I expected to get an entry from ever-the-sleuth Hubert “Poirot” Warsmann, not least because he's worked in this area, and, sure enough, in it came.
But first, here's why I was there in the first place – a Financial Times “special report” on …
Photo: The lead piece of the 2009 FT Special Report on this complicated, but often beautiful Balkan country, on which I was privileged to work with my Belgrade-based (and excellent) colleague, Canadian Neil MacDonald. The national football team had won their way into the Euros while we were there, - hence the brill headline from the London sub-editor.
Hubert wrote: “Looks suspiciously like the Pliva waterfall in Jajce, Bosnia and Hezegovina, although in my memory it was about twice as large as shown on the picture.”
You are probably correct, Hubert – I think this was the best piccie I could take without getting a ton of electrical cables in or something of that ilk – kind of spoiled the atmosphere, if I recall correctly.
Hubert continued: “Jajce hosted in 1943 the second session of AVNOJ, Tito's Partisan Parliament of sorts. AVNOJ will be recognised in 1944 by the Western Allies as the due Yugoslav Parliament and legislative body. AVNOJ laid the ground for a post-war federal Yugoslavia at Jajce.
“Interestingly, and due to the war and German troops presence, Sandžak and Macedonia were not represented in Jajce, while Serbian representatives had to be picked from Partisan units of Serbian origin; leading to an under-representation of Eastern Jugoslavia.”
Well, I didn't know that last bit, Hubert, so I suppose you expect a beer back from me if you win for that, eh? :)
Tom Chilton wrote to state, confidently, that it was Jajce – only to then badger me to confirm it. This felt a bit unfair, because I'd urged him to drive via Jajce a few years back when he was planning a hol in Croatia, but – if I remember correctly – he chickened out and chose the motorway routes. Anyway, it meant Mr Chilton had a kind of insider advantage. Fearing a dawn raid by a Brussels competition police hit team, I decided to counter this, if his number came out of the black woolly hat, we'd have to have a re-draw, so to win, he'd have to be drawn twice. More anon.
Irena Gotzova chipped in, quite short and sweet: “Hello Kester,
Is it Pliva waterfalls near Jajce in Bosnia and Herzegovina?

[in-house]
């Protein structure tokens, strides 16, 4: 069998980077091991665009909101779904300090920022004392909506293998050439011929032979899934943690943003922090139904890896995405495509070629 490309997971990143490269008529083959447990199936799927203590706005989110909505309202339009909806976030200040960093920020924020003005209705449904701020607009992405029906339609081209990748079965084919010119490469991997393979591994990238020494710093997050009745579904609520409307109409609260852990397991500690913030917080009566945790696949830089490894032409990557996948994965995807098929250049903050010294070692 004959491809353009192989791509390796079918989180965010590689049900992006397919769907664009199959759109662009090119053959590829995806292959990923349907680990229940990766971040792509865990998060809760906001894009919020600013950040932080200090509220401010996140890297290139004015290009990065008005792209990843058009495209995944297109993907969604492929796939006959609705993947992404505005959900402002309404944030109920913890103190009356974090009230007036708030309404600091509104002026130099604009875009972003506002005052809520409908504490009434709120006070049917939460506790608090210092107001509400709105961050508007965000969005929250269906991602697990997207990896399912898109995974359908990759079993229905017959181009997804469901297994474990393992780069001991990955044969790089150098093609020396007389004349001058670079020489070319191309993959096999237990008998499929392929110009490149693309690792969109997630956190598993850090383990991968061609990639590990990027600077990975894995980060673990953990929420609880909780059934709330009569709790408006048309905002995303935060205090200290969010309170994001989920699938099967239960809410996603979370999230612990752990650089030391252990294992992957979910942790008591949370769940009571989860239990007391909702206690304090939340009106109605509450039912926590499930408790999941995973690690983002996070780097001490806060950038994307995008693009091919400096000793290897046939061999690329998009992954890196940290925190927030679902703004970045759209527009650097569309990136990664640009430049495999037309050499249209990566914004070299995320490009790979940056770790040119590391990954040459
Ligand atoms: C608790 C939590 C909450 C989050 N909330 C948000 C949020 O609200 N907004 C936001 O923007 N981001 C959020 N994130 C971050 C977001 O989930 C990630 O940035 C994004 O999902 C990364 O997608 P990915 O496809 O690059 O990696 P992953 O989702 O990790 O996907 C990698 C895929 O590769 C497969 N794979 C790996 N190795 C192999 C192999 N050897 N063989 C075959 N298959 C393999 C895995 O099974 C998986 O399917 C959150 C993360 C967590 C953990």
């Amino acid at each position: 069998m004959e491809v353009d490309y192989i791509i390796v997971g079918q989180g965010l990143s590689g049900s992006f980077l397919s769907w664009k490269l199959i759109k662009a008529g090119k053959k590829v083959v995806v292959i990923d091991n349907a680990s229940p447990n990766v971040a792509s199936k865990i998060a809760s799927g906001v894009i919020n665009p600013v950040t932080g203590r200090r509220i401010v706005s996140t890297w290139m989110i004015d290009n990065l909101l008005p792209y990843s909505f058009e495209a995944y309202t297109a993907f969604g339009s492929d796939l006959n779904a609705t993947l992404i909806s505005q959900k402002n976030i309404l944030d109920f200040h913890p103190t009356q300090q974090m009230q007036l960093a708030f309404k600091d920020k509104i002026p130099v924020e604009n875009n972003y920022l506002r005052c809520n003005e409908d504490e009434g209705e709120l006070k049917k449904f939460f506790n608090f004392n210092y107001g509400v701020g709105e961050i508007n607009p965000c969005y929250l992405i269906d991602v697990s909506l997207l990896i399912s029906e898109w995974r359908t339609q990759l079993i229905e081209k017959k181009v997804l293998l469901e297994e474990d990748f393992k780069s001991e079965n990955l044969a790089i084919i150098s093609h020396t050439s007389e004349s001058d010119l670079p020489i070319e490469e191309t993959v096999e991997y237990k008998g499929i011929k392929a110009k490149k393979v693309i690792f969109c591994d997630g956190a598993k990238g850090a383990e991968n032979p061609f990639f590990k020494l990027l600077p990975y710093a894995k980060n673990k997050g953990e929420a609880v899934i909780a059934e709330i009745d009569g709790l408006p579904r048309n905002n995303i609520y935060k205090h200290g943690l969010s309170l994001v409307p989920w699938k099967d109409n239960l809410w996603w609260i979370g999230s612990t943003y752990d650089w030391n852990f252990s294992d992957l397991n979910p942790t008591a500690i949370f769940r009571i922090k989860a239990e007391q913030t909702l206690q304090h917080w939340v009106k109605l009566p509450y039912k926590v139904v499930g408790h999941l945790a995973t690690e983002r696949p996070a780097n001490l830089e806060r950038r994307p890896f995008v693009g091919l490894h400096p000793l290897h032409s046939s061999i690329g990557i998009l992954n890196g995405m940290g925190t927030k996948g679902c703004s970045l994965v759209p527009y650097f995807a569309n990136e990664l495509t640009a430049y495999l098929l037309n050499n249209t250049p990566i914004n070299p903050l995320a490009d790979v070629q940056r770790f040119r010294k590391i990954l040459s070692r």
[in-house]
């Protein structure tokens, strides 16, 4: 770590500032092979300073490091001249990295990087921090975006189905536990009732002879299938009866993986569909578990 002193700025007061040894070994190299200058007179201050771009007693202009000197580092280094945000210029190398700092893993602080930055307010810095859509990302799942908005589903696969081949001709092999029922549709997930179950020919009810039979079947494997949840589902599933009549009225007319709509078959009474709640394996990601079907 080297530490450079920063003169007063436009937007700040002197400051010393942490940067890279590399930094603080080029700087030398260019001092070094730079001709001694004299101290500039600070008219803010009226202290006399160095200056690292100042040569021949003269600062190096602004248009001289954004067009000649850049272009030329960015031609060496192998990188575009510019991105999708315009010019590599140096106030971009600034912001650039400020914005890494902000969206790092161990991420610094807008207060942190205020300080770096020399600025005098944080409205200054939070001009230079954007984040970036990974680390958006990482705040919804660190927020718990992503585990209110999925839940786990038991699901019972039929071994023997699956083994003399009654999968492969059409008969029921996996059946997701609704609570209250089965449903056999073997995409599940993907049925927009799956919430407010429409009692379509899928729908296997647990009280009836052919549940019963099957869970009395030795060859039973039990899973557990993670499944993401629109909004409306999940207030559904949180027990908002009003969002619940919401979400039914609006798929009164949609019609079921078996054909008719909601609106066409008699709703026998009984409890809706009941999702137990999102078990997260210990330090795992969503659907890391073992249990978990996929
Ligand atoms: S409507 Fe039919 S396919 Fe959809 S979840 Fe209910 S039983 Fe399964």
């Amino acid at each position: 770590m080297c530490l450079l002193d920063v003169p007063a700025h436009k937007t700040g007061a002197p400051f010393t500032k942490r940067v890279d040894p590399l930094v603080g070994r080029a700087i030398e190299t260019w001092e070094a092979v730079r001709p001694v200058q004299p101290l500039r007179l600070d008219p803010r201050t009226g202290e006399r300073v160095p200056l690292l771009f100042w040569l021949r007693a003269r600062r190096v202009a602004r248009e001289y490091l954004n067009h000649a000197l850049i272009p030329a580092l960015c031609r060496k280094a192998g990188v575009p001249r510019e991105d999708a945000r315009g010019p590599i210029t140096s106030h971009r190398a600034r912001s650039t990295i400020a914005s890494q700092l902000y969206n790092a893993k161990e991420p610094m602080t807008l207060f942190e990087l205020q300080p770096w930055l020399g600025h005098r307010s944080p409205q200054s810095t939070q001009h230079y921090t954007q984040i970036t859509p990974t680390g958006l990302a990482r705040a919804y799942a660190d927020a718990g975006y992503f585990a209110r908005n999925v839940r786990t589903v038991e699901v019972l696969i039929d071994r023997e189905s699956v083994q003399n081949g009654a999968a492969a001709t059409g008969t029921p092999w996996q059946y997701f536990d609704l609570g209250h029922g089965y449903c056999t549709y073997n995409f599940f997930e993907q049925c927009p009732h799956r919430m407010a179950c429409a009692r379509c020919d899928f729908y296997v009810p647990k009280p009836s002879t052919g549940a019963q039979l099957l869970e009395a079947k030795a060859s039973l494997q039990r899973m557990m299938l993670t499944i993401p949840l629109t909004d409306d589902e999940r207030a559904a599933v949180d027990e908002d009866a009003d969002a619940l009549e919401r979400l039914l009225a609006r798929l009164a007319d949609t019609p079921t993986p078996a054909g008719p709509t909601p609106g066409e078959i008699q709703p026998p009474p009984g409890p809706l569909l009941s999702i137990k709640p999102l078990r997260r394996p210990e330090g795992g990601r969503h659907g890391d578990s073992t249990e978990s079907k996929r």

"Jajce and the area around was an independent territory for a part of the war, controlled by anti-fascist partisans. Consequently, it had an essential role in the liberation of Yugoslavia and the development of after war Yugoslavia.”
Hmmm. North Slavic femmes know a thing or two about their sisters down south, clearly.
And Frank Hegedus partook, but with a guilty conscience.
“Kedves Kester... I am not sure if the KesterTester Rules of Play allow for online research, but a quick Google Search for waterfalls in Central Europe leads me to the Pliva Falls near Jajce, in Bosnia-Hercegovina, where there was some sort of conference during World War II aimed at re-establishing post-war Yugoslavia.
If this is not correct, it should be....”
Well, on the conference, Frank, I think it most definitely did not exactly “re-establish” the pre-war Yugoslavia politically – Marshall Tito and his political comrades saw to that – but yes, I know what you mean, he did restore the country in terms of borders – he even got a bit more (see KesterTester43 from last June and KT60 and 60a - of a few weeks ago).
So you go into the hat, yes!
Then came poor Steve Anthony, just hours after the draw, with this fascinating contribution:
"This immediately put me in mind of a painting by Csontváry of the waterfall at Jajce in Bosnia and Herzegovina."
Photo: Csontváry chose Jajce after the rainy season, clearly! Maybe this is why Hubert thought the falls were larger.
"re-WW2: is it because in 1943 it hosted the second convention of the Anti-Fascist Council of National Liberation of Yugoslavia (AVNOJ), establishing Federal Yugoslavia?
I think I've nailed it... I scrolled down and saw the egg clue (but only after I'd already identified it)
Do I win a prize? Love Steve A ;-) "
Alas Steve …
And so to the peak excitement of the week for millions glued to their computer screens from Budafok to Godollow, and the winner is … Number 3 – that's Irena Gotzova – Congratulations, Irena! - and I'm looking forward to dva more Czech pivo!
Thanks to all contestants for joining in the effort. Now you all have some more time to work on KT66 before I post answers to that one – if you know Budapest and look out for all the clues, it's not THAT difficult.